Faith is not merely a personal reaching out towards things to come that are still totally absent: it gives us something. It gives us even now something of the reality we are waiting for, and this present reality constitutes for us a “proof” of the things that are still unseen. Faith draws the future into the present, so that it is no longer simply a “not yet”. The fact that this future exists changes the present; the present is touched by the future reality, and thus the things of the future spill over into those of the present and those of the present into those of the future. — Pope Benedict XVI
Christ is risen! He is risen indeed! Alleluia!
For Christians, joy is the preeminent sign of the new creation, exploding from the empty tomb, spilling into the present. Joy is the most important element of witness Christians can give the world. Joy, which is the delight of unshakable hope in a God who eternally loves us, testifies with unparalleled eloquence to the living Truth faith embraces and confesses.
Yet it is not simply that Christians are themselves to be a joyful people, but that they, with irrepressible zeal, bring joy into the world around them. Each disciple of Jesus is to be a charatokos, a “joy-bearer.” Like angelic messengers flashing with superabundant joy, we are sent into the world to roll back the stones from every tomb and leave in our wake a new world “unveiled” by Christ.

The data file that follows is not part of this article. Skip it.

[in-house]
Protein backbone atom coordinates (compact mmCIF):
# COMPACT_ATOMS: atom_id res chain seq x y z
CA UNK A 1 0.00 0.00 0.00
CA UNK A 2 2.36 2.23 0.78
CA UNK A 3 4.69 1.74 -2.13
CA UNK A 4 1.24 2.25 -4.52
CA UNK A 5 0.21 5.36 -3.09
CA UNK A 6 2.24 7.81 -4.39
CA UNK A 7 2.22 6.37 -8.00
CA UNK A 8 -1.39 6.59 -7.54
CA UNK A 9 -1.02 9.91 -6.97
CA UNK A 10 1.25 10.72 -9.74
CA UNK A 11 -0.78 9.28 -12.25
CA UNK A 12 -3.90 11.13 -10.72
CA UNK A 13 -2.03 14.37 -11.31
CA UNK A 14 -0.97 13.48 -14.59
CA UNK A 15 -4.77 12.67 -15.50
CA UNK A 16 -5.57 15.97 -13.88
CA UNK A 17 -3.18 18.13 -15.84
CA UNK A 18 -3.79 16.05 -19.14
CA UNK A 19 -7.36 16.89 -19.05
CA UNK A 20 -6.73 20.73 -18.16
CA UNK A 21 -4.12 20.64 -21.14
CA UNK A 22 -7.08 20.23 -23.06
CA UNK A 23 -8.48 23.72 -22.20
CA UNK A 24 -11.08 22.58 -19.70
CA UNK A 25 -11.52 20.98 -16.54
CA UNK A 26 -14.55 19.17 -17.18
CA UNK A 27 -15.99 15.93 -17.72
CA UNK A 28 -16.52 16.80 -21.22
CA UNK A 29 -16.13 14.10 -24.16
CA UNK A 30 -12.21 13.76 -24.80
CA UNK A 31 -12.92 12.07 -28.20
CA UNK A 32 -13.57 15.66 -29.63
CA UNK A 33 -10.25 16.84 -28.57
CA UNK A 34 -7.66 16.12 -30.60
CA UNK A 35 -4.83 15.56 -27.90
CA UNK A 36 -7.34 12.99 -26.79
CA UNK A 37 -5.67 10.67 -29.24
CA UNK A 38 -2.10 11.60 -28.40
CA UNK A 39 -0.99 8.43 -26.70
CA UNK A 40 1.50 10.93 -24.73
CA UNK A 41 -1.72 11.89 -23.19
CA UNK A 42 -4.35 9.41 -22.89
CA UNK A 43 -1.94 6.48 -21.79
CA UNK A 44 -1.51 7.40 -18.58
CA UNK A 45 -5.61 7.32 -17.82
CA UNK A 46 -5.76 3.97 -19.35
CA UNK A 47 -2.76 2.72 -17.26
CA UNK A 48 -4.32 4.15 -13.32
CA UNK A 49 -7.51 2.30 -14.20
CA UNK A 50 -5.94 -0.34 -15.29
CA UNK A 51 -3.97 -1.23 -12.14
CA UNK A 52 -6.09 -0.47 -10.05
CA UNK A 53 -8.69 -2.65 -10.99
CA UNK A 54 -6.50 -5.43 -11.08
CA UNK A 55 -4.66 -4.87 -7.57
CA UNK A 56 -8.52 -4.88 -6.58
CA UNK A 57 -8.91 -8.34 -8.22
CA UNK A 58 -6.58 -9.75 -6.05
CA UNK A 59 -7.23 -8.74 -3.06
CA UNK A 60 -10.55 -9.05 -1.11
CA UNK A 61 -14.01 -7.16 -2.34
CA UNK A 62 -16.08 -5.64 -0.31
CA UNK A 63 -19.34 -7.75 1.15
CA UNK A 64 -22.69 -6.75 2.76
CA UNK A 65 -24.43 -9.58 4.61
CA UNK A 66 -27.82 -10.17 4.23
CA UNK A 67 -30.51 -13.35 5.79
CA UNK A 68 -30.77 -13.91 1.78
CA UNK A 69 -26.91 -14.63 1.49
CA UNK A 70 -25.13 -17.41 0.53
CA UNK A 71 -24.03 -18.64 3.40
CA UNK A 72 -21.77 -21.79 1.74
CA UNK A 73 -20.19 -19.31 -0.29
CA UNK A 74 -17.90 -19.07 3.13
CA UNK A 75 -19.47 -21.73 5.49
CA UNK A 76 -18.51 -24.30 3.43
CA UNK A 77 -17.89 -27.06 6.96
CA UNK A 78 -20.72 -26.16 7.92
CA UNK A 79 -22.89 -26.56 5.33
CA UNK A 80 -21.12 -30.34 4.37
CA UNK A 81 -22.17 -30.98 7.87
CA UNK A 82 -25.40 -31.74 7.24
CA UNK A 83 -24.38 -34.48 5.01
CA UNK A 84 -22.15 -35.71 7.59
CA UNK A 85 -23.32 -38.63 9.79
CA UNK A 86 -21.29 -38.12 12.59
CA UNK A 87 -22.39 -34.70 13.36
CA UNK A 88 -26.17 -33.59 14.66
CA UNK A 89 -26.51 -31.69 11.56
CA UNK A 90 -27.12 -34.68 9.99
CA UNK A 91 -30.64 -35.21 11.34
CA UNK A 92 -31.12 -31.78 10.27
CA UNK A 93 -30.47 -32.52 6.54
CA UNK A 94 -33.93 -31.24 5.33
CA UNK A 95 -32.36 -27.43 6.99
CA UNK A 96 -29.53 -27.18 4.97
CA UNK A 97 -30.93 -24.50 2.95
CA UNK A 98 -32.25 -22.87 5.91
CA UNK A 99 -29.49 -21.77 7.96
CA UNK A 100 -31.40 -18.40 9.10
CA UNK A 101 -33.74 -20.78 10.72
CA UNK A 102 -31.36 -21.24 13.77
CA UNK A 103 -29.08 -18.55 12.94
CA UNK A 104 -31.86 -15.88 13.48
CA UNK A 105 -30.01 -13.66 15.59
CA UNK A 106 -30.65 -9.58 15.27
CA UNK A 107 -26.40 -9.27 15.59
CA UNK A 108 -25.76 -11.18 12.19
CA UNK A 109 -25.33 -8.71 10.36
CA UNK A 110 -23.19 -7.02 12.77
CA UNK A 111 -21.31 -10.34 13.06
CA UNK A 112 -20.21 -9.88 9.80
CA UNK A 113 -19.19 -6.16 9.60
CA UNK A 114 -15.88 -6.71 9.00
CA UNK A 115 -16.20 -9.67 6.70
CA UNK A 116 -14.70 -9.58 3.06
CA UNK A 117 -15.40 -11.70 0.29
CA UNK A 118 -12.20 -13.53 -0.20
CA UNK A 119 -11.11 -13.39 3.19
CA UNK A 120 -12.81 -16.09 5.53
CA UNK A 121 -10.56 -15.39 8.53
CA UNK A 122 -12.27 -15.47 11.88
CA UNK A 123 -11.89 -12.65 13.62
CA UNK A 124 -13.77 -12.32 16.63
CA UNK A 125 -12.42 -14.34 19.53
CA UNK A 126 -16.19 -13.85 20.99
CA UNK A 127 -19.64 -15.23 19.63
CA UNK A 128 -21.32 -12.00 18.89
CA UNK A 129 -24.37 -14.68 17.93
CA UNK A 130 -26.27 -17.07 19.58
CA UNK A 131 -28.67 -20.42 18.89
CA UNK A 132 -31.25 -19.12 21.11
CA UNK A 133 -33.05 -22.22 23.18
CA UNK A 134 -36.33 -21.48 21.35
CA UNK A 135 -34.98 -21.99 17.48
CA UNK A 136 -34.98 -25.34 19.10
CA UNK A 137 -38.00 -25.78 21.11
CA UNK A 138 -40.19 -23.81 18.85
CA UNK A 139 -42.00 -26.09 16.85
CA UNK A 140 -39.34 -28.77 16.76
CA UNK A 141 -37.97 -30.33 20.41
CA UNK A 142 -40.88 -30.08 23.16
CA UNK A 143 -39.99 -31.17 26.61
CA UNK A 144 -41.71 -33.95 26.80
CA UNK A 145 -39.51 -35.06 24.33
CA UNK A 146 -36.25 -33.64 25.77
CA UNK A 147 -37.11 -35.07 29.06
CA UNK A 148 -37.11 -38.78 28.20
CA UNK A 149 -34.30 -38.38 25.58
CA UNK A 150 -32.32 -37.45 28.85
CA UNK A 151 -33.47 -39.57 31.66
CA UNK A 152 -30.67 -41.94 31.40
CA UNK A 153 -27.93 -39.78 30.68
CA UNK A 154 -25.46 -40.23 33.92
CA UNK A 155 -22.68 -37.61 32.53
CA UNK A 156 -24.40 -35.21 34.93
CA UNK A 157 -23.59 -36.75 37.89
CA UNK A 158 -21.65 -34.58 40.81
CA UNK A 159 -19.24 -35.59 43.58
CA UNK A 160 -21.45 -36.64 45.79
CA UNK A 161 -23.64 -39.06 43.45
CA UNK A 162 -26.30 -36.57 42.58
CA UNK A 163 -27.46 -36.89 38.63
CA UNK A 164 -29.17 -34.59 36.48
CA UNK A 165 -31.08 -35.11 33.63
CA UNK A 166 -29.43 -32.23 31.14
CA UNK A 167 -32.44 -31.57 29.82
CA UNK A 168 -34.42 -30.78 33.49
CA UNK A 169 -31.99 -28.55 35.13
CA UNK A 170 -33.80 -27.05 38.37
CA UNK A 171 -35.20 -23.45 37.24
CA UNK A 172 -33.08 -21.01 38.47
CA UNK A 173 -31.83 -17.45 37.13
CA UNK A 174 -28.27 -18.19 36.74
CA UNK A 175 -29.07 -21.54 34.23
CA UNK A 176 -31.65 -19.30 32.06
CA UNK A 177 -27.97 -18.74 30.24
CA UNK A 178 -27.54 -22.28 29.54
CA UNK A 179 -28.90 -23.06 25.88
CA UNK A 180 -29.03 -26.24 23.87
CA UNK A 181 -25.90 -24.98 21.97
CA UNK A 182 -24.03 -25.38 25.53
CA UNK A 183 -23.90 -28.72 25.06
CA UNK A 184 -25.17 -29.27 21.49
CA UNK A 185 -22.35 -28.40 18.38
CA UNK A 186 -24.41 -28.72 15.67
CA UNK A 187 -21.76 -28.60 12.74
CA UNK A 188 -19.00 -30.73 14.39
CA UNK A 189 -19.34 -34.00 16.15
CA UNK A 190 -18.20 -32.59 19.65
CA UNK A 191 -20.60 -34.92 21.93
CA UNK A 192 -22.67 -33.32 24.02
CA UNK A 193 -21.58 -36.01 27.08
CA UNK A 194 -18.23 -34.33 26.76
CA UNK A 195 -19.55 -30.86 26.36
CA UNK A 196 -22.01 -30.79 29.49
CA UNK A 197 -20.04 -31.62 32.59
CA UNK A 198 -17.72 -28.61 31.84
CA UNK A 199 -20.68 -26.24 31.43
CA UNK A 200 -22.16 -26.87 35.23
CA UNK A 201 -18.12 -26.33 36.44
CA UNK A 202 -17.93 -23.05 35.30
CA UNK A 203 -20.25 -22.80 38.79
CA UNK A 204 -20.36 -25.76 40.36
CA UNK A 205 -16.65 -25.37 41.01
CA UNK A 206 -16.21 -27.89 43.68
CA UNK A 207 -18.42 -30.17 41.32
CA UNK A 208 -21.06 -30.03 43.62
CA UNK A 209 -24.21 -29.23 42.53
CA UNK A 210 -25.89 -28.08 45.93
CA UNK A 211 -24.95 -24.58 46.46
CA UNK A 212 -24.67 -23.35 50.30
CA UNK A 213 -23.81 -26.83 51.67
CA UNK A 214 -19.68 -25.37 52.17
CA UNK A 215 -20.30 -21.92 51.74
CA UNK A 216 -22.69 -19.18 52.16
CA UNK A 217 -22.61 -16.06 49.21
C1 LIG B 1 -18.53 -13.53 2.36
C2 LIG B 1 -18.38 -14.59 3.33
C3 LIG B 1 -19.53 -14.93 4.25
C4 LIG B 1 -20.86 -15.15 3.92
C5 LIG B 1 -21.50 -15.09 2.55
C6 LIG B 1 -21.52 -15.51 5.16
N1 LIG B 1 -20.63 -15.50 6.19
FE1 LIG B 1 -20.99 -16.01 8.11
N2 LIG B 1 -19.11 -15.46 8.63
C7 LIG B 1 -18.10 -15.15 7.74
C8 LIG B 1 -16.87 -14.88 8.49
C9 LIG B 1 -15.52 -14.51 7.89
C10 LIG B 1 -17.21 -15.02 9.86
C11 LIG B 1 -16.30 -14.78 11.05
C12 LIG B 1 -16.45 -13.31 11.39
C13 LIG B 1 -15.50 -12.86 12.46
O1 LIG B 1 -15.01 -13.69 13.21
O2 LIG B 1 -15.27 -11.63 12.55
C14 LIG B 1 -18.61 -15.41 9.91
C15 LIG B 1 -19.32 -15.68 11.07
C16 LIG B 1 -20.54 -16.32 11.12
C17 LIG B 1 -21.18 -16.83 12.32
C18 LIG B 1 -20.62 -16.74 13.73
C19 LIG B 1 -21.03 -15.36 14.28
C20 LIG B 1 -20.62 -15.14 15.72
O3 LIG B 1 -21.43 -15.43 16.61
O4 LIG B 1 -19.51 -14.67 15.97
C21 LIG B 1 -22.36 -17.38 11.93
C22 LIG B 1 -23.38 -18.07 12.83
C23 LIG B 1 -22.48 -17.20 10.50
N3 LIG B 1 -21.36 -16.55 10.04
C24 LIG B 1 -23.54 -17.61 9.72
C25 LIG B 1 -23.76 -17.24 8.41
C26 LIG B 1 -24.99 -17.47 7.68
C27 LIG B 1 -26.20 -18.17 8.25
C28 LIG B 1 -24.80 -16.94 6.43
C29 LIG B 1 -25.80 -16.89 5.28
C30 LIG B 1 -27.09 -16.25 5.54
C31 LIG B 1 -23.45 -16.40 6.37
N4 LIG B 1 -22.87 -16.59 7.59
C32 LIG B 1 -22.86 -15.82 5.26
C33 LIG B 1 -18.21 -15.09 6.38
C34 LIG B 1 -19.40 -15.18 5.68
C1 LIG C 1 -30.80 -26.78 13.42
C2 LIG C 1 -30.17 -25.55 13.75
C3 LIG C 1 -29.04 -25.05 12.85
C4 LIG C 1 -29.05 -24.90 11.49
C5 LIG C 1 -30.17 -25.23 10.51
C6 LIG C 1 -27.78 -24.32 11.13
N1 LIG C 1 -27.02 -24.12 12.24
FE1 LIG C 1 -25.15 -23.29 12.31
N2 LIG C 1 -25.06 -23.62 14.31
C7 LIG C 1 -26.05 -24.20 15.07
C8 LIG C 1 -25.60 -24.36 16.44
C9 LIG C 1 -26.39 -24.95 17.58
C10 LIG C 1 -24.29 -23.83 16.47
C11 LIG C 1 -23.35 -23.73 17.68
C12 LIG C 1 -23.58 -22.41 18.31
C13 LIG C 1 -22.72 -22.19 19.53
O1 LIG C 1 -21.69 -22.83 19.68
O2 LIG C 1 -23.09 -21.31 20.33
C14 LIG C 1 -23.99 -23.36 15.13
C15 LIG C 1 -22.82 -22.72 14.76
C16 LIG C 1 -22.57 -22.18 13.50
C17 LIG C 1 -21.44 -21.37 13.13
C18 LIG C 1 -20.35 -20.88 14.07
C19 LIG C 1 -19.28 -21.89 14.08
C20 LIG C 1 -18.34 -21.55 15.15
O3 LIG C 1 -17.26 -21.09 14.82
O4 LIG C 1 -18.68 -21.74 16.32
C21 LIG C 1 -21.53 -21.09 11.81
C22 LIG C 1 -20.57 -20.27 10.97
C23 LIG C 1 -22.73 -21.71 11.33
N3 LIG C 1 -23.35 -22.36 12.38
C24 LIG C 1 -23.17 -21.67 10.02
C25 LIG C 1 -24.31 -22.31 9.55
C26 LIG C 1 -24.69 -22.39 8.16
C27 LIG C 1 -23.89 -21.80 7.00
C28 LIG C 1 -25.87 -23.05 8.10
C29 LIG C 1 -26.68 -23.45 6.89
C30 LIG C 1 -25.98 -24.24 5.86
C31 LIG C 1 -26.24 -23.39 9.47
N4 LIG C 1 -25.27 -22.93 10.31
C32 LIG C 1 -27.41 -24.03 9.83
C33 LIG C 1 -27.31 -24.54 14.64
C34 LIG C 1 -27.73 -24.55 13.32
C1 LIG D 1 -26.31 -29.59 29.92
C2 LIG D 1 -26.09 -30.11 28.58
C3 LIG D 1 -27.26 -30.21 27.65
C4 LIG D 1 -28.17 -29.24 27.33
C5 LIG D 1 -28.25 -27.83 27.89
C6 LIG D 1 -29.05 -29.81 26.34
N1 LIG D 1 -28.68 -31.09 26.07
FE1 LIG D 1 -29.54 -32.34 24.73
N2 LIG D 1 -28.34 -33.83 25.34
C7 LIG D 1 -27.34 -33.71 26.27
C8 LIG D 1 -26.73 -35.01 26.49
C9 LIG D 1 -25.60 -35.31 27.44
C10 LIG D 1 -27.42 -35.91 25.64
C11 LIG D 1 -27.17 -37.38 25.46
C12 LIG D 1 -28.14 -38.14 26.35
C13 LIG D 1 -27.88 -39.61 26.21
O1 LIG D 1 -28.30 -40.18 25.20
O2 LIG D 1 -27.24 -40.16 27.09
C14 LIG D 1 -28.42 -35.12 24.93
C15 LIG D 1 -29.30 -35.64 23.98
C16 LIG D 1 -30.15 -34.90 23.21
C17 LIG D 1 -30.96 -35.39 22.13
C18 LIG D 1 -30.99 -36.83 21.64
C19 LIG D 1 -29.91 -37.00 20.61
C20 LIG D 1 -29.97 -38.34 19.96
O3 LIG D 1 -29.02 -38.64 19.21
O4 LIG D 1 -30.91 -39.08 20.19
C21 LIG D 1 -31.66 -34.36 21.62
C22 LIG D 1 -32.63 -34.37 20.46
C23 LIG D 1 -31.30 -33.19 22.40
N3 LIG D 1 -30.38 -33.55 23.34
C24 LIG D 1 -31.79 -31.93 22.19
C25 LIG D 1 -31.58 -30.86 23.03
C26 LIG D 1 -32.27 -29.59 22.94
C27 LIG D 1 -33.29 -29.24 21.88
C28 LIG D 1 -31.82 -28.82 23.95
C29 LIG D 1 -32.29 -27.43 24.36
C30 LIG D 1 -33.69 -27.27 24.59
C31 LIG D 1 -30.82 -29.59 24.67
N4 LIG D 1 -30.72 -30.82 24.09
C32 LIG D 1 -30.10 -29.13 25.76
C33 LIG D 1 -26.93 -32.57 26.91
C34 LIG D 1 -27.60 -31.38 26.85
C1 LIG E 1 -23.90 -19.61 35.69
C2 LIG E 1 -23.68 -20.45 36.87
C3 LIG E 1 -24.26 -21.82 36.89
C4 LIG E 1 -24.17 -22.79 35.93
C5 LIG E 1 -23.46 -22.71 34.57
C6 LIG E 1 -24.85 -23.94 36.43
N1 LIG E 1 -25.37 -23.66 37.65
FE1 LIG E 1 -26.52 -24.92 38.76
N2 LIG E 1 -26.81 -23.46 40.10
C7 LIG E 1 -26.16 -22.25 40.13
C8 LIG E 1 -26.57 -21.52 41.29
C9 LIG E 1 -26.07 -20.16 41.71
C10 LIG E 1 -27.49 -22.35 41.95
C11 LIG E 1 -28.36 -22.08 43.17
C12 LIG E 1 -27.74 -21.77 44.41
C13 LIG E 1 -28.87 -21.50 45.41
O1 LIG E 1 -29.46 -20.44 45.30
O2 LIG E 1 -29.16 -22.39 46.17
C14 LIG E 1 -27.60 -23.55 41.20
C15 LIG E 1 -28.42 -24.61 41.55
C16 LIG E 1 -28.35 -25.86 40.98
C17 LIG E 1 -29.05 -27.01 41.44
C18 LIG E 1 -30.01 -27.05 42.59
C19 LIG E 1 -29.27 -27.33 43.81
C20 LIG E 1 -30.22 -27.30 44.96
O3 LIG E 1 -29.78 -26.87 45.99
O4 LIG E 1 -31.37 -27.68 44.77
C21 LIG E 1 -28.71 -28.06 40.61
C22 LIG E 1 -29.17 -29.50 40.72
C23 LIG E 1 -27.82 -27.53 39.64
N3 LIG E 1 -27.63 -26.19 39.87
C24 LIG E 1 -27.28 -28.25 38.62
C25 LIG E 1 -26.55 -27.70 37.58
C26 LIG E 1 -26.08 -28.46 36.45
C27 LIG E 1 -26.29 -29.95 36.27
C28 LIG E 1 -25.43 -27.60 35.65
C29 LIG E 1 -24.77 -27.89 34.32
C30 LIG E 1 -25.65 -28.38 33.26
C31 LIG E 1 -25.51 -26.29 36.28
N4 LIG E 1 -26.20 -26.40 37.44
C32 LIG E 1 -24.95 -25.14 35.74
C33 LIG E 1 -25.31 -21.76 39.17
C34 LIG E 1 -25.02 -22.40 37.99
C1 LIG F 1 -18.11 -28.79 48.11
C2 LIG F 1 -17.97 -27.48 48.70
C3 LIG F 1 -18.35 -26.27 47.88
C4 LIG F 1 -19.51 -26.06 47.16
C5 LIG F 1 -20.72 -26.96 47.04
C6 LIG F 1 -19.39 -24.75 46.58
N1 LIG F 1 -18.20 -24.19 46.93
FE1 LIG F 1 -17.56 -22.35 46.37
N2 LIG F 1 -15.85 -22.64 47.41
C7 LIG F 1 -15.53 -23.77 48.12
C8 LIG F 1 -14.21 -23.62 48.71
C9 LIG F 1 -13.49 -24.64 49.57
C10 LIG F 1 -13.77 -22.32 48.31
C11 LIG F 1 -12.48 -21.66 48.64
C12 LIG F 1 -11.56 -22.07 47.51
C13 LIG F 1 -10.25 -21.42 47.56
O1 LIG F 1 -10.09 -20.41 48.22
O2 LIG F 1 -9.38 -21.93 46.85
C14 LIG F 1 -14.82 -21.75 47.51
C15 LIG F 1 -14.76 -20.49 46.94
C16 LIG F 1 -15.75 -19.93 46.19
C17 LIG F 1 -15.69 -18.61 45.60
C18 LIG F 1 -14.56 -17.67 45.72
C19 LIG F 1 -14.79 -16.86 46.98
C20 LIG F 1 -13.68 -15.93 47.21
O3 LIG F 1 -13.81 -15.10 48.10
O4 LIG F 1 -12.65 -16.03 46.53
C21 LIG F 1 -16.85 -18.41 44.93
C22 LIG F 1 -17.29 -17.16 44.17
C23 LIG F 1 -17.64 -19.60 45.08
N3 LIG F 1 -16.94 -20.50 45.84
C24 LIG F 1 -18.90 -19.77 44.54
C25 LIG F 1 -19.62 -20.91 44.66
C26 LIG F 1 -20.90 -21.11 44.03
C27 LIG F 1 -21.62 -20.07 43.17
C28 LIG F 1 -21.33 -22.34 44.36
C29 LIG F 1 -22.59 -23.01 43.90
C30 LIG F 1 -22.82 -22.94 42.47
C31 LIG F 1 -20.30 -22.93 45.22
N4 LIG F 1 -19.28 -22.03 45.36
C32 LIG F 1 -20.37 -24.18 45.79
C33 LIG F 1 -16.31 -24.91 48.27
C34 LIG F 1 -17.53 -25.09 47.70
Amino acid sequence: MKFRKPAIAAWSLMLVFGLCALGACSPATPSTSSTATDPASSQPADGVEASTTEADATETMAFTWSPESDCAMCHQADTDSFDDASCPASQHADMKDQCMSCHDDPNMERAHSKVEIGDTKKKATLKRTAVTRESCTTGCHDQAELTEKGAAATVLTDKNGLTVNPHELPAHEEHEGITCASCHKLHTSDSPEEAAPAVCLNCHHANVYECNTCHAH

The world I touch should always be more hopeful, lighter, brighter, more beautiful than it was before, because “Christ in you, the hope of glory” (Col. 1:27) overflows into the deserts of this world. In us, Isaiah 41:18 is to be fulfilled:
I will open rivers on the bare heights,
and fountains in the midst of the valleys;
I will make the wilderness a pool of water,
and the dry land springs of water.
God, who is rich in joy, created all things to share in His joy. The incarnation of God in Jesus, under the form of the Passion, had as its goal the dispossession of divine joy for us. 2 Cor. 8:9:
For you know the generous act of our Lord Jesus Christ, that though he was rich, yet for your sakes he became poor, so that by his poverty you might become rich.
Marked by such a divine economy, joy is never possessed, only held in trust; and then, only when it’s given away. To paraphrase Mother Teresa, “if you have no joy, find another with no joy, lead them to joy and you will discover joy.” Yes,
give, and it will be given to you.
A good measure, pressed down,
shaken together, running over,
will be put into your lap;
for the measure you give
will be the measure you get back (Luke 6:38).
So flood the world these 50 days of Easter glory with the inexhaustible wellspring of joy!
Arabic: Al-Masih qam minbain’il-amwat,
wa wati al mowt bil mowt,
wa wahab’l hayah lil ladhina fi’l qubur
Greek: Christos anesti ek nekron,
thanato thanaton patisas,
ke tis en tis mnimasin,
English: Christ is risen from the dead,
Trampling down death by death,
And upon those in the tombs